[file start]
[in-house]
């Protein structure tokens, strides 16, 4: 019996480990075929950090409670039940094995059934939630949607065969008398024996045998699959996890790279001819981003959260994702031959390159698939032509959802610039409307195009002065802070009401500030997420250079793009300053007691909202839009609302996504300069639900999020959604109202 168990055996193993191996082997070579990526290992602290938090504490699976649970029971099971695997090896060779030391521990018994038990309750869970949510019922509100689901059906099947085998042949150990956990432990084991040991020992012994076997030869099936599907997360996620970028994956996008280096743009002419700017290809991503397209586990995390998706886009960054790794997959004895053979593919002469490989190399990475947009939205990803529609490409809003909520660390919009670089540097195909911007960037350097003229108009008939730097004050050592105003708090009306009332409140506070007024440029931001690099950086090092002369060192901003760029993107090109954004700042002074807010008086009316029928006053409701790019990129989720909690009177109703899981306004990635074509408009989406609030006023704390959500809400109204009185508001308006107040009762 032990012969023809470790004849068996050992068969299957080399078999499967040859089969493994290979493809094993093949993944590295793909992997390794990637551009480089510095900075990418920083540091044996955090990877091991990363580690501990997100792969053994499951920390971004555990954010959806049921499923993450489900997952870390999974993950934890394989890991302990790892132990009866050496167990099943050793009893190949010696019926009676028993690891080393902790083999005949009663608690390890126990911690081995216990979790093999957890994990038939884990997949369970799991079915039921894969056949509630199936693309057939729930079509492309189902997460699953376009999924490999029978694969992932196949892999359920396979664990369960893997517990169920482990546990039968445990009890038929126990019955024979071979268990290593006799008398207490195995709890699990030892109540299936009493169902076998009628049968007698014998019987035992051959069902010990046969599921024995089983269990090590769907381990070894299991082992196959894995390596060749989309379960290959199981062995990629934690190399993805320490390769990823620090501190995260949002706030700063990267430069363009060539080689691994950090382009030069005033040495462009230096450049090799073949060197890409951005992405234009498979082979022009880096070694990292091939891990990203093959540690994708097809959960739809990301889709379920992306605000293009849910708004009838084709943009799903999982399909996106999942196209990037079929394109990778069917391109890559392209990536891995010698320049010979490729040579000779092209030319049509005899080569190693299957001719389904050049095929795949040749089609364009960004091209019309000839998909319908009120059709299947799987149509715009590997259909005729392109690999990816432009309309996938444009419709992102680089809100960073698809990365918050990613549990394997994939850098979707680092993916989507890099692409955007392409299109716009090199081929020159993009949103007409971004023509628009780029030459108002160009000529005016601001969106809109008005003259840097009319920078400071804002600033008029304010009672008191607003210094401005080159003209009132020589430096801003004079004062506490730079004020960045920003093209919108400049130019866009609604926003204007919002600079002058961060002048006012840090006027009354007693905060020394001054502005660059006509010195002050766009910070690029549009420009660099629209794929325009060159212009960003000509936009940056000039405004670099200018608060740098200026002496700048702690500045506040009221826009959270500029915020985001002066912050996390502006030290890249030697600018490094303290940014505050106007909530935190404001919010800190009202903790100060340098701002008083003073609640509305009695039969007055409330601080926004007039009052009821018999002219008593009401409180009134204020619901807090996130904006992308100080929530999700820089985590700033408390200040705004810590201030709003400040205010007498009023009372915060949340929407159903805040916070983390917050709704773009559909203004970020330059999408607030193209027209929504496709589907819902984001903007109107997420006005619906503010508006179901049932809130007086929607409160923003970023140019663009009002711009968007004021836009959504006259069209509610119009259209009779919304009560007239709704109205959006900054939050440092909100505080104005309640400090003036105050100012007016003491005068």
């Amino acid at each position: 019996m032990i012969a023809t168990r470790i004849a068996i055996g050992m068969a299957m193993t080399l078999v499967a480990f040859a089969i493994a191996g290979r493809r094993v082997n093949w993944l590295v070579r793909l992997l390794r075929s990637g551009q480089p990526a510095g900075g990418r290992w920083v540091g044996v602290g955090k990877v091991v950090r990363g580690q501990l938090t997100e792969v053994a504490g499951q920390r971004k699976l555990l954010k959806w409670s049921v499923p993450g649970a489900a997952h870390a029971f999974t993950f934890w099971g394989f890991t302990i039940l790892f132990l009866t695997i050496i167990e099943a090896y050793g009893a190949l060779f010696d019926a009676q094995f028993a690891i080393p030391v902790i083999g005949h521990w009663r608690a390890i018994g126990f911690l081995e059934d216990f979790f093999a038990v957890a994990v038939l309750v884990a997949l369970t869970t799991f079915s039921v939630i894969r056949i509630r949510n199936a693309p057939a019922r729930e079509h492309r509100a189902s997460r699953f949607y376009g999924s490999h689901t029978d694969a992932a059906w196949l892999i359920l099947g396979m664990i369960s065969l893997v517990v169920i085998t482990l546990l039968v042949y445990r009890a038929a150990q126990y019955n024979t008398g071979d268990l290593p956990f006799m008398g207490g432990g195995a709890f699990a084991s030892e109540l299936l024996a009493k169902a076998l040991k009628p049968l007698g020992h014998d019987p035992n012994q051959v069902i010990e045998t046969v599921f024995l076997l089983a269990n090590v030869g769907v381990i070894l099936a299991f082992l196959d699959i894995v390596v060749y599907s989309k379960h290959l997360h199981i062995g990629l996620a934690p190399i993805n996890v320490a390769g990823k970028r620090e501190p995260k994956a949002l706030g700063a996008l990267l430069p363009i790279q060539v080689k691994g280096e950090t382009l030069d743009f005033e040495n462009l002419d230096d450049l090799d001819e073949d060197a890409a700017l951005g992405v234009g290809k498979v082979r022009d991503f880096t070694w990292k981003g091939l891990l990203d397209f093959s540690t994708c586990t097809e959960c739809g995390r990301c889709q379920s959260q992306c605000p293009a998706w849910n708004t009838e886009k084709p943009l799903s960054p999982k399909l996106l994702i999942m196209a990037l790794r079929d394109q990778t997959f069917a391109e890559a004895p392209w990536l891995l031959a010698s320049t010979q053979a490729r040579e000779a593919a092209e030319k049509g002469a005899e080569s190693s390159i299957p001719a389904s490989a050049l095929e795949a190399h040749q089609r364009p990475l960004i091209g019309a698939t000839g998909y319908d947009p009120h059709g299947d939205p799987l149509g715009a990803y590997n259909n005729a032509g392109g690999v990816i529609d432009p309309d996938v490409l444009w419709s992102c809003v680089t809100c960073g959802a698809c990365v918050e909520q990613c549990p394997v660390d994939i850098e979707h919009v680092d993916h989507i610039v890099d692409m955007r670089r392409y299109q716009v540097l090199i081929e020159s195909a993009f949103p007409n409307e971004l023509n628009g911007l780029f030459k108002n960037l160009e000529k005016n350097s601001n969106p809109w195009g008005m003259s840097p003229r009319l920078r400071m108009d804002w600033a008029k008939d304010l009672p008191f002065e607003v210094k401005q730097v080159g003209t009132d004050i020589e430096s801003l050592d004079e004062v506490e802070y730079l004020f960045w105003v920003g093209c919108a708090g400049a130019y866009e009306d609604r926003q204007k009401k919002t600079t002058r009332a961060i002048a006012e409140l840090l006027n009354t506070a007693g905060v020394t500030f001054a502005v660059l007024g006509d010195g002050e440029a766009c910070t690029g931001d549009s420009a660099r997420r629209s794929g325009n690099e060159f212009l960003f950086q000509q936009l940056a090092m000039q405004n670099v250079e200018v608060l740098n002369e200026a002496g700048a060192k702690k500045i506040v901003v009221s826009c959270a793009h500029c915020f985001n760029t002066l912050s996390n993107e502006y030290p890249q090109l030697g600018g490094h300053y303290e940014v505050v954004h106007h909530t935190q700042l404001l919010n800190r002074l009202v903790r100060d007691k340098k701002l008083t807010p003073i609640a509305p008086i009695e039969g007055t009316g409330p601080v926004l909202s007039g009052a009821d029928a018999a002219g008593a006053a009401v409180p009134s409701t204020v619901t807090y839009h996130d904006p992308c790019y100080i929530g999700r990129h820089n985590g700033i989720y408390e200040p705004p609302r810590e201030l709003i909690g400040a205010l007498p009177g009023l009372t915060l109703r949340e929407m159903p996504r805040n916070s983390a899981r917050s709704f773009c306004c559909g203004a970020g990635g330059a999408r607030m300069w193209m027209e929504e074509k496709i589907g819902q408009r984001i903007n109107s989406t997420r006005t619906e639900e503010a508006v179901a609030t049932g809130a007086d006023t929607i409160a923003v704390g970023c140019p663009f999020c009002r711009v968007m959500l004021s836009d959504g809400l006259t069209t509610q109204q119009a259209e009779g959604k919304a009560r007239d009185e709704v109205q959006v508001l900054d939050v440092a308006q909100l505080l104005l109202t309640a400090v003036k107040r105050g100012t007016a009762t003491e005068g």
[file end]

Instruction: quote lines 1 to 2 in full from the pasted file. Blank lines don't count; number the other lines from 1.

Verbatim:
[in-house]
């Protein structure tokens, strides 16, 4: 019996480990075929950090409670039940094995059934939630949607065969008398024996045998699959996890790279001819981003959260994702031959390159698939032509959802610039409307195009002065802070009401500030997420250079793009300053007691909202839009609302996504300069639900999020959604109202 168990055996193993191996082997070579990526290992602290938090504490699976649970029971099971695997090896060779030391521990018994038990309750869970949510019922509100689901059906099947085998042949150990956990432990084991040991020992012994076997030869099936599907997360996620970028994956996008280096743009002419700017290809991503397209586990995390998706886009960054790794997959004895053979593919002469490989190399990475947009939205990803529609490409809003909520660390919009670089540097195909911007960037350097003229108009008939730097004050050592105003708090009306009332409140506070007024440029931001690099950086090092002369060192901003760029993107090109954004700042002074807010008086009316029928006053409701790019990129989720909690009177109703899981306004990635074509408009989406609030006023704390959500809400109204009185508001308006107040009762 032990012969023809470790004849068996050992068969299957080399078999499967040859089969493994290979493809094993093949993944590295793909992997390794990637551009480089510095900075990418920083540091044996955090990877091991990363580690501990997100792969053994499951920390971004555990954010959806049921499923993450489900997952870390999974993950934890394989890991302990790892132990009866050496167990099943050793009893190949010696019926009676028993690891080393902790083999005949009663608690390890126990911690081995216990979790093999957890994990038939884990997949369970799991079915039921894969056949509630199936693309057939729930079509492309189902997460699953376009999924490999029978694969992932196949892999359920396979664990369960893997517990169920482990546990039968445990009890038929126990019955024979071979268990290593006799008398207490195995709890699990030892109540299936009493169902076998009628049968007698014998019987035992051959069902010990046969599921024995089983269990090590769907381990070894299991082992196959894995390596060749989309379960290959199981062995990629934690190399993805320490390769990823620090501190995260949002706030700063990267430069363009060539080689691994950090382009030069005033040495462009230096450049090799073949060197890409951005992405234009498979082979022009880096070694990292091939891990990203093959540690994708097809959960739809990301889709379920992306605000293009849910708004009838084709943009799903999982399909996106999942196209990037079929394109990778069917391109890559392209990536891995010698320049010979490729040579000779092209030319049509005899080569190693299957001719389904050049095929795949040749089609364009960004091209019309000839998909319908009120059709299947799987149509715009590997259909005729392109690999990816432009309309996938444009419709992102680089809100960073698809990365918050990613549990394997994939850098979707680092993916989507890099692409955007392409299109716009090199081929020159993009949103007409971004023509628009780029030459108002160009000529005016601001969106809109008005003259840097009319920078400071804002600033008029304010009672008191607003210094401005080159003209009132020589430096801003004079004062506490730079004020960045920003093209919108400049130019866009609604926003204007919002600079002058961060002048006012840090006027009354007693905060020394001054502005660059006509010195002050766009910070690029549009420009660099629209794929325009060159212009960003000509936009940056000039405004670099200018608060740098200026002496700048702690500045506040009221826009959270500029915020985001002066912050996390502006030290890249030697600018490094303290940014505050106007909530935190404001919010800190009202903790100060340098701002008083003073609640509305009695039969007055409330601080926004007039009052009821018999002219008593009401409180009134204020619901807090996130904006992308100080929530999700820089985590700033408390200040705004810590201030709003400040205010007498009023009372915060949340929407159903805040916070983390917050709704773009559909203004970020330059999408607030193209027209929504496709589907819902984001903007109107997420006005619906503010508006179901049932809130007086929607409160923003970023140019663009009002711009968007004021836009959504006259069209509610119009259209009779919304009560007239709704109205959006900054939050440092909100505080104005309640400090003036105050100012007016003491005068």